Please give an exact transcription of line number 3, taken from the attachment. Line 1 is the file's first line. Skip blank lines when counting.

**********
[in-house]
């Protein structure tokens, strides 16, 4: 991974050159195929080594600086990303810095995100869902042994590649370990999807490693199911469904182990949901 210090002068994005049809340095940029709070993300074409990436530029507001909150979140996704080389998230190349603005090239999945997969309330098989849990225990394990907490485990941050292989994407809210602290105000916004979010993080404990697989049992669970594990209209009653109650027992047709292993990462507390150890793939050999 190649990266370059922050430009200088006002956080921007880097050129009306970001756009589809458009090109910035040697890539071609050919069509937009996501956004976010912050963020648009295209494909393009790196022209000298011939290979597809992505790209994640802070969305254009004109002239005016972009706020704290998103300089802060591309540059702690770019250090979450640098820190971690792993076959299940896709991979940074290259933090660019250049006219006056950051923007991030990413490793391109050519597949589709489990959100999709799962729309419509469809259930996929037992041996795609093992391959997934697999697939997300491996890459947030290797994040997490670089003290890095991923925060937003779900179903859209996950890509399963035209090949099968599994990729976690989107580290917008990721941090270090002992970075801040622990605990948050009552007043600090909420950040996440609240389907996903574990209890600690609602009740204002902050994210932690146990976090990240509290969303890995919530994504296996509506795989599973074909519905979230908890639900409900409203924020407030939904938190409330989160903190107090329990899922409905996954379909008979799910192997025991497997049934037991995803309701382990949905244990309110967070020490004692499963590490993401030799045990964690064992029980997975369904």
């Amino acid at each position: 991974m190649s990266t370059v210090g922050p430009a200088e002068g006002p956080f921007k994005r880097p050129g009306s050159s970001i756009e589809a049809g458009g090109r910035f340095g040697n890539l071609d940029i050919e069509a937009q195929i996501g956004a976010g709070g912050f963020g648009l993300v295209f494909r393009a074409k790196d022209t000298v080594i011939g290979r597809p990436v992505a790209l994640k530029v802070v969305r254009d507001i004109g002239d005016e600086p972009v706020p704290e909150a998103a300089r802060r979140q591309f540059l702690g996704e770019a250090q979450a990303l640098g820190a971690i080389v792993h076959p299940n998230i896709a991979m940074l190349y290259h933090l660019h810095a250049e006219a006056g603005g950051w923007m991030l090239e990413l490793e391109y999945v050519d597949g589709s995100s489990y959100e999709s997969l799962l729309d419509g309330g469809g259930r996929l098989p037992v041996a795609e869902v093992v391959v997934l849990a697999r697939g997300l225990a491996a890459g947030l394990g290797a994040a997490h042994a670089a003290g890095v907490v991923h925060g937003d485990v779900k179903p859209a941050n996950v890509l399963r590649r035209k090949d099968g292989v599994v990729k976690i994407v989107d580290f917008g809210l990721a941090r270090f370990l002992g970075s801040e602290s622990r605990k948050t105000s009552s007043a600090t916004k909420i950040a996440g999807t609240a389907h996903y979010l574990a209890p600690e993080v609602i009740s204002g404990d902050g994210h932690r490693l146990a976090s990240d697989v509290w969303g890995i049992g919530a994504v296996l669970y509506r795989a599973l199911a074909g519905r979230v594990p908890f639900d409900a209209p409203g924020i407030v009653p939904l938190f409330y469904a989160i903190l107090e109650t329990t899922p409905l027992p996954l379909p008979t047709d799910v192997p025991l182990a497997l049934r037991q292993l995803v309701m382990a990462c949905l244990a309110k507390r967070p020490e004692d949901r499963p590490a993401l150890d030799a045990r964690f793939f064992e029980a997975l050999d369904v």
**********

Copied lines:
């Amino acid at each position: 991974m190649s990266t370059v210090g922050p430009a200088e002068g006002p956080f921007k994005r880097p050129g009306s050159s970001i756009e589809a049809g458009g090109r910035f340095g040697n890539l071609d940029i050919e069509a937009q195929i996501g956004a976010g709070g912050f963020g648009l993300v295209f494909r393009a074409k790196d022209t000298v080594i011939g290979r597809p990436v992505a790209l994640k530029v802070v969305r254009d507001i004109g002239d005016e600086p972009v706020p704290e909150a998103a300089r802060r979140q591309f540059l702690g996704e770019a250090q979450a990303l640098g820190a971690i080389v792993h076959p299940n998230i896709a991979m940074l190349y290259h933090l660019h810095a250049e006219a006056g603005g950051w923007m991030l090239e990413l490793e391109y999945v050519d597949g589709s995100s489990y959100e999709s997969l799962l729309d419509g309330g469809g259930r996929l098989p037992v041996a795609e869902v093992v391959v997934l849990a697999r697939g997300l225990a491996a890459g947030l394990g290797a994040a997490h042994a670089a003290g890095v907490v991923h925060g937003d485990v779900k179903p859209a941050n996950v890509l399963r590649r035209k090949d099968g292989v599994v990729k976690i994407v989107d580290f917008g809210l990721a941090r270090f370990l002992g970075s801040e602290s622990r605990k948050t105000s009552s007043a600090t916004k909420i950040a996440g999807t609240a389907h996903y979010l574990a209890p600690e993080v609602i009740s204002g404990d902050g994210h932690r490693l146990a976090s990240d697989v509290w969303g890995i049992g919530a994504v296996l669970y509506r795989a599973l199911a074909g519905r979230v594990p908890f639900d409900a209209p409203g924020i407030v009653p939904l938190f409330y469904a989160i903190l107090e109650t329990t899922p409905l027992p996954l379909p008979t047709d799910v192997p025991l182990a497997l049934r037991q292993l995803v309701m382990a990462c949905l244990a309110k507390r967070p020490e004692d949901r499963p590490a993401l150890d030799a045990r964690f793939f064992e029980a997975l050999d369904v």